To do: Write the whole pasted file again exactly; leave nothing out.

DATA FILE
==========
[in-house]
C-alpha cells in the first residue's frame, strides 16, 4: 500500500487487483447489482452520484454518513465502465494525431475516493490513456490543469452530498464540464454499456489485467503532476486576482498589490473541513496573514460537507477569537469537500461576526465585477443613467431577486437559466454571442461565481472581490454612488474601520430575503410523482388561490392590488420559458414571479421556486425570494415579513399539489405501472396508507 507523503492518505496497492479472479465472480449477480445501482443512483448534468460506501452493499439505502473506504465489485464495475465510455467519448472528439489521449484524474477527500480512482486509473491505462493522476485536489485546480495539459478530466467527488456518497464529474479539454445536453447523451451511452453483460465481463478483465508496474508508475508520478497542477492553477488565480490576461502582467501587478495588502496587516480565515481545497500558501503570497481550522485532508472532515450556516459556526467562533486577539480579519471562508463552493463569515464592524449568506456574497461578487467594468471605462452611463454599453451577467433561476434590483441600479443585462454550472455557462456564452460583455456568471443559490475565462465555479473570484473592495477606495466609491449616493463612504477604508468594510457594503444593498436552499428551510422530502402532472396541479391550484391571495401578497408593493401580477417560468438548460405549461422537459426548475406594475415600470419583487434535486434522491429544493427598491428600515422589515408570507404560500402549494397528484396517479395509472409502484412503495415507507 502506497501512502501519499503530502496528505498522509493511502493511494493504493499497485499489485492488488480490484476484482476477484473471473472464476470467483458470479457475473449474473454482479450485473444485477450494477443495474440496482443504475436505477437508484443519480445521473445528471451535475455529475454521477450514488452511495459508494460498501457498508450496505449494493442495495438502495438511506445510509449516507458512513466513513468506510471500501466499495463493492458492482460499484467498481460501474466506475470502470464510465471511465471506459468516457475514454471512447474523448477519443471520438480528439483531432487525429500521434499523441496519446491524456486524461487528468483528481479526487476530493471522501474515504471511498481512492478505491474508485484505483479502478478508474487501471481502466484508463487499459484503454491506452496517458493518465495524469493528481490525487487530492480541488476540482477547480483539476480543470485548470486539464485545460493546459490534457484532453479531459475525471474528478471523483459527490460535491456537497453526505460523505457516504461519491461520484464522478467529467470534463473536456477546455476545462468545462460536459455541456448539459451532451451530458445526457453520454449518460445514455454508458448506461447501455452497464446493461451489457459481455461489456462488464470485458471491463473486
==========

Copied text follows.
[in-house]
C-alpha cells in the first residue's frame, strides 16, 4: 500500500487487483447489482452520484454518513465502465494525431475516493490513456490543469452530498464540464454499456489485467503532476486576482498589490473541513496573514460537507477569537469537500461576526465585477443613467431577486437559466454571442461565481472581490454612488474601520430575503410523482388561490392590488420559458414571479421556486425570494415579513399539489405501472396508507 507523503492518505496497492479472479465472480449477480445501482443512483448534468460506501452493499439505502473506504465489485464495475465510455467519448472528439489521449484524474477527500480512482486509473491505462493522476485536489485546480495539459478530466467527488456518497464529474479539454445536453447523451451511452453483460465481463478483465508496474508508475508520478497542477492553477488565480490576461502582467501587478495588502496587516480565515481545497500558501503570497481550522485532508472532515450556516459556526467562533486577539480579519471562508463552493463569515464592524449568506456574497461578487467594468471605462452611463454599453451577467433561476434590483441600479443585462454550472455557462456564452460583455456568471443559490475565462465555479473570484473592495477606495466609491449616493463612504477604508468594510457594503444593498436552499428551510422530502402532472396541479391550484391571495401578497408593493401580477417560468438548460405549461422537459426548475406594475415600470419583487434535486434522491429544493427598491428600515422589515408570507404560500402549494397528484396517479395509472409502484412503495415507507 502506497501512502501519499503530502496528505498522509493511502493511494493504493499497485499489485492488488480490484476484482476477484473471473472464476470467483458470479457475473449474473454482479450485473444485477450494477443495474440496482443504475436505477437508484443519480445521473445528471451535475455529475454521477450514488452511495459508494460498501457498508450496505449494493442495495438502495438511506445510509449516507458512513466513513468506510471500501466499495463493492458492482460499484467498481460501474466506475470502470464510465471511465471506459468516457475514454471512447474523448477519443471520438480528439483531432487525429500521434499523441496519446491524456486524461487528468483528481479526487476530493471522501474515504471511498481512492478505491474508485484505483479502478478508474487501471481502466484508463487499459484503454491506452496517458493518465495524469493528481490525487487530492480541488476540482477547480483539476480543470485548470486539464485545460493546459490534457484532453479531459475525471474528478471523483459527490460535491456537497453526505460523505457516504461519491461520484464522478467529467470534463473536456477546455476545462468545462460536459455541456448539459451532451451530458445526457453520454449518460445514455454508458448506461447501455452497464446493461451489457459481455461489456462488464470485458471491463473486